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Financial Cycles and Credit Regimes in Five ASEAN Economies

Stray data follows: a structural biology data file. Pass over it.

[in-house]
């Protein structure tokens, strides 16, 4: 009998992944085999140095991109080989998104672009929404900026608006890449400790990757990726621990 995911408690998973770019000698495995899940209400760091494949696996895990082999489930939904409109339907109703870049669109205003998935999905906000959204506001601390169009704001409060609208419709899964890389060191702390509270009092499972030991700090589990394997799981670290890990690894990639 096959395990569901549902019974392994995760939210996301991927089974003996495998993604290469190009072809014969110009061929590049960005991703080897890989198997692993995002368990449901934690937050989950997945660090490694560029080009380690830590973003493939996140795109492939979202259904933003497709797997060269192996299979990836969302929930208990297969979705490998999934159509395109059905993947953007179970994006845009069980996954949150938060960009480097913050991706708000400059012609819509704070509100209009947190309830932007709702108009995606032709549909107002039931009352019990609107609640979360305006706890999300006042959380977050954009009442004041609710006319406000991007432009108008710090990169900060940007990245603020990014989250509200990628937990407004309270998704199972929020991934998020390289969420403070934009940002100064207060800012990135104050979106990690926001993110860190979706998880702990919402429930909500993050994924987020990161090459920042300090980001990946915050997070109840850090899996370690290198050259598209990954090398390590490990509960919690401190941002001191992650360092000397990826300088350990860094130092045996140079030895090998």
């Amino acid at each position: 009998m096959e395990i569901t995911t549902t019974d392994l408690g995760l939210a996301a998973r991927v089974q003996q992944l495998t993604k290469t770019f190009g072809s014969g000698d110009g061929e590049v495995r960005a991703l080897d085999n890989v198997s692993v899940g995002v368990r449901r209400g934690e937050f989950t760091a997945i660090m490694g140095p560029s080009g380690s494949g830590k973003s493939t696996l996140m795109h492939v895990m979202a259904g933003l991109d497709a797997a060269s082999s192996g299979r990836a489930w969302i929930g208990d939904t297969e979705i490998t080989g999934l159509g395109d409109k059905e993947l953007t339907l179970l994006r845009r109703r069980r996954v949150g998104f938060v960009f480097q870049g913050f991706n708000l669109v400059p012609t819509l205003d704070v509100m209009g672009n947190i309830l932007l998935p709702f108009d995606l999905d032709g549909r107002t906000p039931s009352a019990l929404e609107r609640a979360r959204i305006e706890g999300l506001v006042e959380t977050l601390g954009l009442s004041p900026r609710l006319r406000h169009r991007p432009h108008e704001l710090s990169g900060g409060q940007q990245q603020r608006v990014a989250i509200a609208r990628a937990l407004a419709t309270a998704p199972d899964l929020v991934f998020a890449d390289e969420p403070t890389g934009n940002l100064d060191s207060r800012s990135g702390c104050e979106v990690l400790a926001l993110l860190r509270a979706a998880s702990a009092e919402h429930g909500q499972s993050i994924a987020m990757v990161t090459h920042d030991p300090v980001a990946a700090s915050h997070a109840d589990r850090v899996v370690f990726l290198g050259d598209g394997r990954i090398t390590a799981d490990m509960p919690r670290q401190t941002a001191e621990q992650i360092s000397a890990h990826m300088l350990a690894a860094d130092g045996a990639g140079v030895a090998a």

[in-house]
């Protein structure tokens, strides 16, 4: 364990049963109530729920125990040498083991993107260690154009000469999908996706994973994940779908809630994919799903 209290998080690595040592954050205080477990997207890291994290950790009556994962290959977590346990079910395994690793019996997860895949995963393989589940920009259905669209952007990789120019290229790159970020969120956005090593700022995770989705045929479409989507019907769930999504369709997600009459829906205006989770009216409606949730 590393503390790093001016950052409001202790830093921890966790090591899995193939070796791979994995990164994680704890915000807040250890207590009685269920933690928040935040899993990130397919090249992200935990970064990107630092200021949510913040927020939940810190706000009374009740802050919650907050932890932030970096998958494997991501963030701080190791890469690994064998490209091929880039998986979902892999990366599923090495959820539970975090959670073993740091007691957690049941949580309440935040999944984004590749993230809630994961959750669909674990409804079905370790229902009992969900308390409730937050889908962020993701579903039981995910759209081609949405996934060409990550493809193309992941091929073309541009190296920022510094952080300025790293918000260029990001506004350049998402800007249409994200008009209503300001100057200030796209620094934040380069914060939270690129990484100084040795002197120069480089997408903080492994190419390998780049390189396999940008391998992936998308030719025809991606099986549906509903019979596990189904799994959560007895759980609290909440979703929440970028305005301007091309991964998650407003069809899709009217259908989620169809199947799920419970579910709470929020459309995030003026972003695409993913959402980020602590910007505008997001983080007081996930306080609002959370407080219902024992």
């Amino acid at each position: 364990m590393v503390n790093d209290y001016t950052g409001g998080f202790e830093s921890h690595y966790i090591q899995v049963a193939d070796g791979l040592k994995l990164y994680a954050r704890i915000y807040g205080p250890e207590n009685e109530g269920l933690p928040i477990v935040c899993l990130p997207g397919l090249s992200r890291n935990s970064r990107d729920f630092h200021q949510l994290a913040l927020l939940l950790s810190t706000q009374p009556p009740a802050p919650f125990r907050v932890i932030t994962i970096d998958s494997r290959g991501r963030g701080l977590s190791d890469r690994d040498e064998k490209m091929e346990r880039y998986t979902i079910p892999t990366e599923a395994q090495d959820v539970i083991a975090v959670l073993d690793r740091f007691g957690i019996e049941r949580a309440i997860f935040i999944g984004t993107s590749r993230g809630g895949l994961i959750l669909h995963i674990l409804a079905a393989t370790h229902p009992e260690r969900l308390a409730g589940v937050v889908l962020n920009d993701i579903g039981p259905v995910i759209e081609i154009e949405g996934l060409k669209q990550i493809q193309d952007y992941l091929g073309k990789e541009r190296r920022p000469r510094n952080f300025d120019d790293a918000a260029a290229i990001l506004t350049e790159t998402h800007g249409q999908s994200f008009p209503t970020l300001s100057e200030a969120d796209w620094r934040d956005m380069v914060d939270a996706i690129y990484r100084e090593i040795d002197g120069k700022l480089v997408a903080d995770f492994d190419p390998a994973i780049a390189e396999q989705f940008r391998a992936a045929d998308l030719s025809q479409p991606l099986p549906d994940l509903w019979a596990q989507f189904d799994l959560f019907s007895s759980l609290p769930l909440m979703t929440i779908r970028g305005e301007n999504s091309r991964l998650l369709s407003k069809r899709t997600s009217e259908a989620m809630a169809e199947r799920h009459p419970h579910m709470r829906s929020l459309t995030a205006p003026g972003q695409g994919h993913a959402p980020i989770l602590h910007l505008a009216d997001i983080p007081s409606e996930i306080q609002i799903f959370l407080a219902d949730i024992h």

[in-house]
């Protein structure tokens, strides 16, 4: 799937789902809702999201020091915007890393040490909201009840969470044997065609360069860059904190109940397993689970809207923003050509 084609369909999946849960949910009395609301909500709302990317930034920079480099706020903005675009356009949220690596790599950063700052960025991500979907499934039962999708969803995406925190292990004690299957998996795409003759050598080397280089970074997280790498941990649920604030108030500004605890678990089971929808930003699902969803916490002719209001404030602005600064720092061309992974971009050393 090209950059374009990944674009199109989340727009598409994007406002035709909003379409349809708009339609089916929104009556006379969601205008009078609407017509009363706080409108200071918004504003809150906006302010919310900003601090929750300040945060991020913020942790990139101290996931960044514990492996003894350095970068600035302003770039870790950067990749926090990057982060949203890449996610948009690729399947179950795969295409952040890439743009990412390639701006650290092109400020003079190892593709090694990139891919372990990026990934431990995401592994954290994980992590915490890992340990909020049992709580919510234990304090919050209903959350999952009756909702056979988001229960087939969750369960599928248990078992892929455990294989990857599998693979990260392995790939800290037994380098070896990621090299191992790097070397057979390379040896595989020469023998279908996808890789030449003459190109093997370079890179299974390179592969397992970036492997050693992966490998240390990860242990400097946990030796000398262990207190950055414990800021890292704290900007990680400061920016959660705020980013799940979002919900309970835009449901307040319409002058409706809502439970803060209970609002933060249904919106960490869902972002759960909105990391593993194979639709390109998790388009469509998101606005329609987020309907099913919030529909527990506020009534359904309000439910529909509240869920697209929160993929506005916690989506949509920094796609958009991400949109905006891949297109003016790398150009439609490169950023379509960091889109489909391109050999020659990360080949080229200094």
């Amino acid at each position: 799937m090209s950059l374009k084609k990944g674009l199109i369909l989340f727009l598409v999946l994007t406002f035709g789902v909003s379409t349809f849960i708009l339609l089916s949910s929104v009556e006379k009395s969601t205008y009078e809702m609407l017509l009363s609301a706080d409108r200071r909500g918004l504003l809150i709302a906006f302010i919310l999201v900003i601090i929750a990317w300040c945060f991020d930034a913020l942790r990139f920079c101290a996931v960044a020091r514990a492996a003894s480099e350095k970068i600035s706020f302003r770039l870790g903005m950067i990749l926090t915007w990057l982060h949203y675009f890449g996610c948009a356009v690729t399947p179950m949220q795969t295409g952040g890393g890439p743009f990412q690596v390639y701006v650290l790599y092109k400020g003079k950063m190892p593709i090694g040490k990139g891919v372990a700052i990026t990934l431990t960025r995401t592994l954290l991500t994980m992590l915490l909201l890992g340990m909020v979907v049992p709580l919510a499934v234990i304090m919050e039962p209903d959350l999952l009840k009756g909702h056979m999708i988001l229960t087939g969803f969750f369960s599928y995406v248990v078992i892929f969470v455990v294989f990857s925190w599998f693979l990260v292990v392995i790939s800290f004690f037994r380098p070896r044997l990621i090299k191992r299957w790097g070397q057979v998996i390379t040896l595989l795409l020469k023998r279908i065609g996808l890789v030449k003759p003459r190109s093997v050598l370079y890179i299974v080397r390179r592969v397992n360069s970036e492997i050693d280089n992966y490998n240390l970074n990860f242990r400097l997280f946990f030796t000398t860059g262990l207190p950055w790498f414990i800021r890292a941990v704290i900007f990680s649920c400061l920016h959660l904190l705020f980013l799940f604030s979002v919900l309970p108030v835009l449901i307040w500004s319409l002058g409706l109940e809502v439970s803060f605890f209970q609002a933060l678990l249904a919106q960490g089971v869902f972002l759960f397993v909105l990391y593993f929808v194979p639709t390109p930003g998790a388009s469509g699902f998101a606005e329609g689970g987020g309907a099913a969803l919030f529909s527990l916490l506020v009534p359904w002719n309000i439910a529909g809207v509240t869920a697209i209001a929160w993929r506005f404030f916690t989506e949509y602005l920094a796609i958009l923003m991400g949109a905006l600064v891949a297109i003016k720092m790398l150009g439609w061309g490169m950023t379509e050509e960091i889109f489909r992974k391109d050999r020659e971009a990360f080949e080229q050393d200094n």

Estimates of the duration of financial cycles can be a monitoring tool for policymakers so that they can have a better appreciation of when risks to financial stability increase, remain stable, or decrease. We use three indicators to estimate the financial cycle for the Philippines—the growth in Credit-to-GDP ratio, the growth in the level of Credit to the Private Sector, and the Debt Service Ratio. We extend this analysis to four (4) other ASEAN economies, namely Indonesia, Malaysia, Thailand, and Singapore and examine the period 1985 up to 2020, thus covering the COVID-19 pandemic. We posit that during the pandemic period, there was a downward trend in both the business cycle and the financial cycle in the region. Estimates using the Corbae-Oulliaris filter and the Credit-to-GDP indicator for the ASEAN-5 economies show that for three countries: the Philippines, Malaysia, and Indonesia, there is indeed a convergence in the downtrend for both the business and financial cycles. Meanwhile, using both Threshold structural vector autoregression (SVAR) and Markov-Type regime-switching techniques, we also establish that there are two distinct regimes in the region: a high-credit regime and a low- or normal- credit regime. Nonetheless, extending the estimation to Q4 2020 did not indicate a new switch for 2020 as yet, despite pandemic conditions. Finally, Threshold SVAR estimation as in Balke (2000) indicated that indeed, shocks to monetary policy and inflation would have a different impact on output depending on what credit regime the economy is in. During high credit regimes, monetary policy changes have a perverse impact on real output growth, and shocks to credit have a larger countercyclical impact on output. This could mean that monetary policy changes alone are not enough in containing overheating credit conditions, implying the need for macroprudential and other central bank policies.


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